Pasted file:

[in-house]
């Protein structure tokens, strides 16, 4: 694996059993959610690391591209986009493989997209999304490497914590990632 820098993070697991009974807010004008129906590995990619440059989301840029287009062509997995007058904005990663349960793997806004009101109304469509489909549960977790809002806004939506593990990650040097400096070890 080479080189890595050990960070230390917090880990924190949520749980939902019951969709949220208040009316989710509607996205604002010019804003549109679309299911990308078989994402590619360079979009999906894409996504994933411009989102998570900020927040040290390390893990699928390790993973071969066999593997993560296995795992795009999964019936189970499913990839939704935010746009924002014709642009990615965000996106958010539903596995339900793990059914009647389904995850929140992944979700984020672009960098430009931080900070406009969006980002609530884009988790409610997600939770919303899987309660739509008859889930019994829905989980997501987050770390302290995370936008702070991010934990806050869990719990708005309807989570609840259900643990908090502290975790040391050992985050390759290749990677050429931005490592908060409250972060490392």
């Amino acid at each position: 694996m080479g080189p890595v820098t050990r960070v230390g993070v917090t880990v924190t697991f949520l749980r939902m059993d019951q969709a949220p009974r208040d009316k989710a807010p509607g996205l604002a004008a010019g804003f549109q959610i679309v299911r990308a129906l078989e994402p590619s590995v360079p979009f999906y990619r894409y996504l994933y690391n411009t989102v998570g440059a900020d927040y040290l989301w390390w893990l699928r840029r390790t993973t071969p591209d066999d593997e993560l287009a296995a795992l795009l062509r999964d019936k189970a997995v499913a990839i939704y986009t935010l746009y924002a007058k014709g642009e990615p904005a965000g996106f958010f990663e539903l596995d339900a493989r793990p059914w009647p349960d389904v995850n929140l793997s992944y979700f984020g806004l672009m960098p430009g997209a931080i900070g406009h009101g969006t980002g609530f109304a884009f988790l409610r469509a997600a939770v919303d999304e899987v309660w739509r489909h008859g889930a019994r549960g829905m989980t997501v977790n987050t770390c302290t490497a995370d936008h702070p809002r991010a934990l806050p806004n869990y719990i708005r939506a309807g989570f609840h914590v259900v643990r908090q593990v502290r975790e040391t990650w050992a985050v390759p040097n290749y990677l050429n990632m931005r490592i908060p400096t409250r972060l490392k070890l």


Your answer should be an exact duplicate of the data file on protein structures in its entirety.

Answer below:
[in-house]
């Protein structure tokens, strides 16, 4: 694996059993959610690391591209986009493989997209999304490497914590990632 820098993070697991009974807010004008129906590995990619440059989301840029287009062509997995007058904005990663349960793997806004009101109304469509489909549960977790809002806004939506593990990650040097400096070890 080479080189890595050990960070230390917090880990924190949520749980939902019951969709949220208040009316989710509607996205604002010019804003549109679309299911990308078989994402590619360079979009999906894409996504994933411009989102998570900020927040040290390390893990699928390790993973071969066999593997993560296995795992795009999964019936189970499913990839939704935010746009924002014709642009990615965000996106958010539903596995339900793990059914009647389904995850929140992944979700984020672009960098430009931080900070406009969006980002609530884009988790409610997600939770919303899987309660739509008859889930019994829905989980997501987050770390302290995370936008702070991010934990806050869990719990708005309807989570609840259900643990908090502290975790040391050992985050390759290749990677050429931005490592908060409250972060490392």
């Amino acid at each position: 694996m080479g080189p890595v820098t050990r960070v230390g993070v917090t880990v924190t697991f949520l749980r939902m059993d019951q969709a949220p009974r208040d009316k989710a807010p509607g996205l604002a004008a010019g804003f549109q959610i679309v299911r990308a129906l078989e994402p590619s590995v360079p979009f999906y990619r894409y996504l994933y690391n411009t989102v998570g440059a900020d927040y040290l989301w390390w893990l699928r840029r390790t993973t071969p591209d066999d593997e993560l287009a296995a795992l795009l062509r999964d019936k189970a997995v499913a990839i939704y986009t935010l746009y924002a007058k014709g642009e990615p904005a965000g996106f958010f990663e539903l596995d339900a493989r793990p059914w009647p349960d389904v995850n929140l793997s992944y979700f984020g806004l672009m960098p430009g997209a931080i900070g406009h009101g969006t980002g609530f109304a884009f988790l409610r469509a997600a939770v919303d999304e899987v309660w739509r489909h008859g889930a019994r549960g829905m989980t997501v977790n987050t770390c302290t490497a995370d936008h702070p809002r991010a934990l806050p806004n869990y719990i708005r939506a309807g989570f609840h914590v259900v643990r908090q593990v502290r975790e040391t990650w050992a985050v390759p040097n290749y990677l050429n990632m931005r490592i908060p400096t409250r972060l490392k070890l």